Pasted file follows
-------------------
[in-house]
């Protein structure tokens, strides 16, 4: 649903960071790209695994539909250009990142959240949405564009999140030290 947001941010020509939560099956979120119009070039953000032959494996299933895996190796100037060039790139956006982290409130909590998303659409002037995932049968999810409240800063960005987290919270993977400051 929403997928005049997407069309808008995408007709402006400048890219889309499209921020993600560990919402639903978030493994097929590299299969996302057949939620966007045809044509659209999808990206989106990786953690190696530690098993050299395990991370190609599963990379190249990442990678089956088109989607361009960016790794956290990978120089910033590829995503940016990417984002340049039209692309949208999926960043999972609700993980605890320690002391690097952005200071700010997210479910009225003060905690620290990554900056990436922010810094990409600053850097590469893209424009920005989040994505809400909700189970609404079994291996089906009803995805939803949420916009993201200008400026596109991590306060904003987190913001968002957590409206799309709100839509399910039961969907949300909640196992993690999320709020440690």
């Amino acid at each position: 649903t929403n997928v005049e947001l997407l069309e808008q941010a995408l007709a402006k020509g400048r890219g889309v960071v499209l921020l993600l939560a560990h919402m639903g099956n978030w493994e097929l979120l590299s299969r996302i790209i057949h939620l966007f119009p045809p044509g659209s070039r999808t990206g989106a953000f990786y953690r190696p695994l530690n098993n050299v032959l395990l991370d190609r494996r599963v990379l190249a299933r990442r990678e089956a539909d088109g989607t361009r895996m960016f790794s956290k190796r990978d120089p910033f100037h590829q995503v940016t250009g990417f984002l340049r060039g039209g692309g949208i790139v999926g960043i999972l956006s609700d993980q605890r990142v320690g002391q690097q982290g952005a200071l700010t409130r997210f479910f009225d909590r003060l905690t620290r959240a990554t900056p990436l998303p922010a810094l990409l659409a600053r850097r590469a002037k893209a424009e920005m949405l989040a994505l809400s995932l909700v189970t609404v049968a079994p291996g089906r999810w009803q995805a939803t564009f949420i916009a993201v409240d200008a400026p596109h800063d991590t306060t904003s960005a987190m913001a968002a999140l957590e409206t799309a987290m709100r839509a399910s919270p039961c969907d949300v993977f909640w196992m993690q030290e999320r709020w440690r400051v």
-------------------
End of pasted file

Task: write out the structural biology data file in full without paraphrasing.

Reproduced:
[in-house]
């Protein structure tokens, strides 16, 4: 649903960071790209695994539909250009990142959240949405564009999140030290 947001941010020509939560099956979120119009070039953000032959494996299933895996190796100037060039790139956006982290409130909590998303659409002037995932049968999810409240800063960005987290919270993977400051 929403997928005049997407069309808008995408007709402006400048890219889309499209921020993600560990919402639903978030493994097929590299299969996302057949939620966007045809044509659209999808990206989106990786953690190696530690098993050299395990991370190609599963990379190249990442990678089956088109989607361009960016790794956290990978120089910033590829995503940016990417984002340049039209692309949208999926960043999972609700993980605890320690002391690097952005200071700010997210479910009225003060905690620290990554900056990436922010810094990409600053850097590469893209424009920005989040994505809400909700189970609404079994291996089906009803995805939803949420916009993201200008400026596109991590306060904003987190913001968002957590409206799309709100839509399910039961969907949300909640196992993690999320709020440690």
């Amino acid at each position: 649903t929403n997928v005049e947001l997407l069309e808008q941010a995408l007709a402006k020509g400048r890219g889309v960071v499209l921020l993600l939560a560990h919402m639903g099956n978030w493994e097929l979120l590299s299969r996302i790209i057949h939620l966007f119009p045809p044509g659209s070039r999808t990206g989106a953000f990786y953690r190696p695994l530690n098993n050299v032959l395990l991370d190609r494996r599963v990379l190249a299933r990442r990678e089956a539909d088109g989607t361009r895996m960016f790794s956290k190796r990978d120089p910033f100037h590829q995503v940016t250009g990417f984002l340049r060039g039209g692309g949208i790139v999926g960043i999972l956006s609700d993980q605890r990142v320690g002391q690097q982290g952005a200071l700010t409130r997210f479910f009225d909590r003060l905690t620290r959240a990554t900056p990436l998303p922010a810094l990409l659409a600053r850097r590469a002037k893209a424009e920005m949405l989040a994505l809400s995932l909700v189970t609404v049968a079994p291996g089906r999810w009803q995805a939803t564009f949420i916009a993201v409240d200008a400026p596109h800063d991590t306060t904003s960005a987190m913001a968002a999140l957590e409206t799309a987290m709100r839509a399910s919270p039961c969907d949300v993977f909640w196992m993690q030290e999320r709020w440690r400051v």